France wants a new deal with African nations where it is renegotiating defence pacts, aiming to boost the continent’s peacekeeping capability, a top French general says.
“We are turning a new page, which is a win-win partnership,” said General Bernard Commins, head of the French base in Gabon, which will be the only one left on Africa’s Atlantic coast after the closure of a base at Dakar, Senegal.
Commins told AFP that French troops will train African armies and there will be “a long period of cooperation” aimed at creating peacekeeping forces, including an African Brigade.
“It’s a partnership where our African comrades, with the help we bring and the work we do together, will manage to set up collective security systems to enable these countries to develop in stability and peace,” he added.
“It’s obvious that a stable Africa, an Africa that develops, evolves and moves on (…) is completely positive for us, the French, for us, Europeans,” Commins said.
The French foreign ministry will organise the training of 1000 African officers and other soldiers in France, while 1400 will be trained in Africa, notably at the military college in Libreville.
On the ground, France is developing “operational” cooperation which will “provide a know-how ranging from dog-handling to running a mess hall,” said Commins.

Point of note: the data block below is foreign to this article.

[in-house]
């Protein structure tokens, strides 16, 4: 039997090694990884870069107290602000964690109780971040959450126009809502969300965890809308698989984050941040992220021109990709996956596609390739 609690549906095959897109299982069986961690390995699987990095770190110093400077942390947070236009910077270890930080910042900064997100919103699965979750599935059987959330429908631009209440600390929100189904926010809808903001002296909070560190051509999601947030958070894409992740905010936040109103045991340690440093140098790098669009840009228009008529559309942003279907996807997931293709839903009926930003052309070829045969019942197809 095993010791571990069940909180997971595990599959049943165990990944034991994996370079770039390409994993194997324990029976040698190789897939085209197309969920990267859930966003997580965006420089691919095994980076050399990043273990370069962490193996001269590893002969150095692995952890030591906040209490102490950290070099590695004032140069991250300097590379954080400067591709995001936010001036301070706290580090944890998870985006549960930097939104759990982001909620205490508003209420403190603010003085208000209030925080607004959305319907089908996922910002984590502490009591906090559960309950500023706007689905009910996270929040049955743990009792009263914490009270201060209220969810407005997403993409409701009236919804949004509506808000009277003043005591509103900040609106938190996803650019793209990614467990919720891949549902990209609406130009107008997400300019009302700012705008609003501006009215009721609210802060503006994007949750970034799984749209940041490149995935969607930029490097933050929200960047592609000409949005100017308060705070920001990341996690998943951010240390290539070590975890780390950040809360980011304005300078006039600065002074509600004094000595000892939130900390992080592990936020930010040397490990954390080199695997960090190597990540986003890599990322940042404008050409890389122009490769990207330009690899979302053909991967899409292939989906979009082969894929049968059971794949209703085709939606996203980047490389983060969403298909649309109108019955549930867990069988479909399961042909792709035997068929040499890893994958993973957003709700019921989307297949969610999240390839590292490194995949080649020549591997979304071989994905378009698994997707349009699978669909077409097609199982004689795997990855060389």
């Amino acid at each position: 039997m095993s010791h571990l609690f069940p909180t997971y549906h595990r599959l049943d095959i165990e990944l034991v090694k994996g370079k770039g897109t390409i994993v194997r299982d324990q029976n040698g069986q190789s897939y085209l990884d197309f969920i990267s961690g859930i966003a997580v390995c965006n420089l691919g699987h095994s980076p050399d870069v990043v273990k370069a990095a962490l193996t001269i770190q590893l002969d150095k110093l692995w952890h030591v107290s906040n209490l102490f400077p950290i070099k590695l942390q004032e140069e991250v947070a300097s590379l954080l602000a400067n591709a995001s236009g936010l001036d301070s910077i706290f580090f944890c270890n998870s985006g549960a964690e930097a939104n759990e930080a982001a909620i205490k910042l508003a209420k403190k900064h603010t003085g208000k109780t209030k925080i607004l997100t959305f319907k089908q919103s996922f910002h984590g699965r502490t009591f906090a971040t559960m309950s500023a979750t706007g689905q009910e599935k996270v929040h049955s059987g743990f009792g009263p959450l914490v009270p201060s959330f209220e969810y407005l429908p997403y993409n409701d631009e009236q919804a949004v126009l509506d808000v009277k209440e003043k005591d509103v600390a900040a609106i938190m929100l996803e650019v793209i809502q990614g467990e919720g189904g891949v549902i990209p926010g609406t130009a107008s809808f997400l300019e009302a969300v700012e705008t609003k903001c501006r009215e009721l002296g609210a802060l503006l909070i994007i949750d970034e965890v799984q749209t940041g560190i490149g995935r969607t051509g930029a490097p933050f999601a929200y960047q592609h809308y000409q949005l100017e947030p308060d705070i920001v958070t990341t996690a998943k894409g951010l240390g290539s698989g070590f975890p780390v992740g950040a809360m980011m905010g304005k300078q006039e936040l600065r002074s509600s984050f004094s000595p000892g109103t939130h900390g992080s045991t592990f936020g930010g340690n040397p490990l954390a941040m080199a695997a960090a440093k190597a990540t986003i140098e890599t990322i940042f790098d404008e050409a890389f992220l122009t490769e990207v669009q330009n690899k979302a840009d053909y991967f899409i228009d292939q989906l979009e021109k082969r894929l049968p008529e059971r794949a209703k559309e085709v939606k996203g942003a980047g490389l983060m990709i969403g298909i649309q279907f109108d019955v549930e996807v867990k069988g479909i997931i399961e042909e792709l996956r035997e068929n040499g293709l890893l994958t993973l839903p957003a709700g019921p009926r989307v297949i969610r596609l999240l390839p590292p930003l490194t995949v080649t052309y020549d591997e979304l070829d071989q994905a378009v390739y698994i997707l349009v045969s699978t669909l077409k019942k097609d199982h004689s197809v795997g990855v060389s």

In 2010, 400 African soldiers are being trained at the Overseas and Foreign Centre for Warfare (CAOME) run by the French army at Cap Esterias, north of Libreville, where recruits work on patrols, handling live ammunition and teamwork.
“We learn a lot here,” said Gabonese officer-cadet Emile Mebegame-Meguele, who was sweating after jungle training.
“It’s rather special,” added Alexis Tchanga M’vouendi, a second lieutenant in the
Gabonese gendarmerie. “We are learning orientation and combat techniques.”
Some trainees will join the Mission for the Consolidation of Peace in the Central African Republic (Micopax), which draws forces from nine African countries. In addition to significant financial aid, France is training and supporting this African force, notably with a French detachment of about 230 soldiers at Boali.
At Camp Mpoko in the Central African capital Bangui, the Micopax base, Captain Cyril Mitnik commands an infantry unit which has trained “between 450 and 500 men” of the African force in intervention techniques and the use of military hardware, as well as other duties.
In a symbol of the new cooperation, several African contingents have been invited to join this year’s annual parade on France’s national day, July 14, in Paris. This year also marks half a century of independence for many former colonies.
Carine Zato, 23, a private second-class in the Central African Republic’s Republican Guard will be among those in the parade. “It’s good, to go there, to see the Champs-Elysees, the sights. It will be my first trip to France,” she said.
Pic: French troops